We should have learned our lesson from similar recalls initiated by barangay officials. The mayors recalled (such as Mayor Rey Malonzo of Caloocan) were elected back to office by voters who must have disagreed with the obviously anomalous recall.

Imagine the waste of time and resources, and the disruption of essential services.

If voters cannot wait for the next election to remove a corrupt or incompetent local official, all they have to do is initiate his recall through the other mode, which is to gather the signatures of at least 25 percent of all registered voters in the community.

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MISSED OPPORTUNITY: The deportation of Filipinos from Sabah was a golden opportunity missed.

Assuming that our Sabah claim is just in the back burner and that we do intend to bring it forward at the right time, we may have to break an arm to create a situation or an excuse to raise it.

The roundup of Filipinos in the Bornean portion of the Sulu sultanate was a diplomatic window providentially opened. But we were not ready.

If we are not prepared for a full-blown discussion, at least we could have taken the chance to restate the pending question and serve notice that we are still awaiting its proper resolution.

When we sent recently a note verbale protesting the inhumane handling by Malaysia of Filipino deportees, that was another chance to mention the pending claim. We kept quiet about it.

Taking a lesson from that, we suggest that in any communication with Kuala Lumpur on any subject even remotely touching on Sabah, we should always insert a reservation or an understanding about our claim.

Malaysia might get offended? Why should we be afraid to speak out? Malaysia does not care how we feel. Besides, we need not be offensive in our language. Leave it to our diplomats, who will know how to mention our Sabah claim ever so subtly without ruffling anybody’s feathers.

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BACK TO MANILA ACCORD: Another area where we should hit while the iron is hot is the Manila Accord that was signed during the 1963 summit of the heads of government of Malaysia, the Philippines and Indonesia. The neighbors composed the Maphilindo trinity, forerunner of the larger ASEAN (Association of Southeast Asian Nations).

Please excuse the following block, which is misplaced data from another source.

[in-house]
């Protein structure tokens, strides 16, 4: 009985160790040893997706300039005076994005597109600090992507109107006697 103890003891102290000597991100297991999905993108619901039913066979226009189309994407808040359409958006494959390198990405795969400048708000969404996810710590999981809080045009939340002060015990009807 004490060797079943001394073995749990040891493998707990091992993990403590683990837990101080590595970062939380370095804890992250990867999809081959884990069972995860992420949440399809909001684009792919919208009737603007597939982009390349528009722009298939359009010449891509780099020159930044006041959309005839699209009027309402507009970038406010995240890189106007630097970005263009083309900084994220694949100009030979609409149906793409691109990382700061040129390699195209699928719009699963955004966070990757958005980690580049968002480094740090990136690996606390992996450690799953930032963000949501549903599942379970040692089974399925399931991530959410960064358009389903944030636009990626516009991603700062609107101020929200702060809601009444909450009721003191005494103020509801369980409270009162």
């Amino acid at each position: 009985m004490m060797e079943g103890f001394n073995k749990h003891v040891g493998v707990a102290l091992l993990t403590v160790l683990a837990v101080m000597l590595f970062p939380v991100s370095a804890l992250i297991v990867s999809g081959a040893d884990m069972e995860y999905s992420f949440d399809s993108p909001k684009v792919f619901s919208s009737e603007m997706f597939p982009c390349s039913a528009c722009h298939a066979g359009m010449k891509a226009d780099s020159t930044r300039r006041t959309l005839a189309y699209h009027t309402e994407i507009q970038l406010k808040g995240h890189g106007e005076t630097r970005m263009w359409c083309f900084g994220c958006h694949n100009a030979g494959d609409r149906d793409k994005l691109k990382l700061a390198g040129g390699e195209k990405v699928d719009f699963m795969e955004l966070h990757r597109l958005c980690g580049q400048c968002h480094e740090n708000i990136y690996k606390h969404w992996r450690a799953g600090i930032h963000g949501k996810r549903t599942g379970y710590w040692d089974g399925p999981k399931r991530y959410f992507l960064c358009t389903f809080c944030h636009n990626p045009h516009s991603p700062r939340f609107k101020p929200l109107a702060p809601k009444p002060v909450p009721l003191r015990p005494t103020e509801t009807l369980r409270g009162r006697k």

With the deportation issue still hot, we can mention the Accord to Malaysia and to Indonesia (whose nationals are also being driven out of Sabah) and suggest that it may be the right time for the three parties to sit down again in the spirit of the Manila Accord.

Whatever is the response of Malaysia, we would have opened the door to further discussions that could lead to more productive talks.

The agreement mentions specific avenues to explore: “the three countries agreed to exert their best endeavors to bring the claim to a just and expeditious solution by peaceful means, such as negotiation, conciliation, arbitration, or judicial settlement as well as other peaceful means of the parties’ own choice, in accordance with the Charter of the United Nations.”

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U.N. AID TAPPED: We are heartened to learn that the government has sent a request to the International Office of Migration, a United Nations agency based in Geneva, to help us ferry Filipinos in Sabah being displaced in a Malaysian crackdown.

Several columns back, we mentioned Ambassador Rodolfo A. Arizala, who happened to head that North Borneo office during the golden years of Philippine diplomacy under then Foreign Secretary Carlos P. Romulo, suggesting that we tap the IOM, where former Ambassador Ching Escaler is the No. 2 official.

We availed ourselves of the same assistance of IOM when we had to bring home thousands of Filipino workers caught in the last Gulf War. With the US again poised to hit Iraq, we really have to clear our lines to IOM.

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(First published in the Philippine STAR of September 12, 2002)